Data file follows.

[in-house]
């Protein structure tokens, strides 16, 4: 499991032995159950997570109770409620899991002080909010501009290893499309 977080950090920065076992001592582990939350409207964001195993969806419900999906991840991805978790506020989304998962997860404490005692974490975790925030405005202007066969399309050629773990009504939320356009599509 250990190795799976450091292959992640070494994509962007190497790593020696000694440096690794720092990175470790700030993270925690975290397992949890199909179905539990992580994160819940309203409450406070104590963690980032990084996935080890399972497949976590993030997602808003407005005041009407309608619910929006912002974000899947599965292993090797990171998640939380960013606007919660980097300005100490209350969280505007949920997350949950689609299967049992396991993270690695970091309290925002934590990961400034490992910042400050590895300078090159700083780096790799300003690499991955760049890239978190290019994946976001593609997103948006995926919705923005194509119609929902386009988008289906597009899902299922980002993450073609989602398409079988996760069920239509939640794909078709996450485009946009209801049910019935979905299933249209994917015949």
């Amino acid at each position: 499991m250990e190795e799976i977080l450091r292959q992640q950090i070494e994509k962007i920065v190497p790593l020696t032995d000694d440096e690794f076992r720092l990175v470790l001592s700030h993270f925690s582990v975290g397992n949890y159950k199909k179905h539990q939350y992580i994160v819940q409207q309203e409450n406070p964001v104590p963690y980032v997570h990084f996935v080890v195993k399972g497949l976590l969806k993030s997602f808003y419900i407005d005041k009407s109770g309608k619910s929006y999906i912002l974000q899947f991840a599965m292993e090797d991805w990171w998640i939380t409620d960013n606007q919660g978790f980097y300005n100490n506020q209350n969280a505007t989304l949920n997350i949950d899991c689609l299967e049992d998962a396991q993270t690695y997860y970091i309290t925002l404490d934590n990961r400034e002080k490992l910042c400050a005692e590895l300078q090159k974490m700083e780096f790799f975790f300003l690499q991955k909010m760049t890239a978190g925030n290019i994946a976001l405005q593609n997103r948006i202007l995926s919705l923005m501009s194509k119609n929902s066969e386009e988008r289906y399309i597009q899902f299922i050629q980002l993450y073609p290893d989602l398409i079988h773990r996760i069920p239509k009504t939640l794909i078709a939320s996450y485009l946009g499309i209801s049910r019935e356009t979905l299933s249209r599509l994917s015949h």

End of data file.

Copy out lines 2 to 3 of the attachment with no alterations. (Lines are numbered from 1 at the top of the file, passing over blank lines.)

């Protein structure tokens, strides 16, 4: 499991032995159950997570109770409620899991002080909010501009290893499309 977080950090920065076992001592582990939350409207964001195993969806419900999906991840991805978790506020989304998962997860404490005692974490975790925030405005202007066969399309050629773990009504939320356009599509 250990190795799976450091292959992640070494994509962007190497790593020696000694440096690794720092990175470790700030993270925690975290397992949890199909179905539990992580994160819940309203409450406070104590963690980032990084996935080890399972497949976590993030997602808003407005005041009407309608619910929006912002974000899947599965292993090797990171998640939380960013606007919660980097300005100490209350969280505007949920997350949950689609299967049992396991993270690695970091309290925002934590990961400034490992910042400050590895300078090159700083780096790799300003690499991955760049890239978190290019994946976001593609997103948006995926919705923005194509119609929902386009988008289906597009899902299922980002993450073609989602398409079988996760069920239509939640794909078709996450485009946009209801049910019935979905299933249209994917015949």
């Amino acid at each position: 499991m250990e190795e799976i977080l450091r292959q992640q950090i070494e994509k962007i920065v190497p790593l020696t032995d000694d440096e690794f076992r720092l990175v470790l001592s700030h993270f925690s582990v975290g397992n949890y159950k199909k179905h539990q939350y992580i994160v819940q409207q309203e409450n406070p964001v104590p963690y980032v997570h990084f996935v080890v195993k399972g497949l976590l969806k993030s997602f808003y419900i407005d005041k009407s109770g309608k619910s929006y999906i912002l974000q899947f991840a599965m292993e090797d991805w990171w998640i939380t409620d960013n606007q919660g978790f980097y300005n100490n506020q209350n969280a505007t989304l949920n997350i949950d899991c689609l299967e049992d998962a396991q993270t690695y997860y970091i309290t925002l404490d934590n990961r400034e002080k490992l910042c400050a005692e590895l300078q090159k974490m700083e780096f790799f975790f300003l690499q991955k909010m760049t890239a978190g925030n290019i994946a976001l405005q593609n997103r948006i202007l995926s919705l923005m501009s194509k119609n929902s066969e386009e988008r289906y399309i597009q899902f299922i050629q980002l993450y073609p290893d989602l398409i079988h773990r996760i069920p239509k009504t939640l794909i078709a939320s996450y485009l946009g499309i209801s049910r019935e356009t979905l299933s249209r599509l994917s015949h």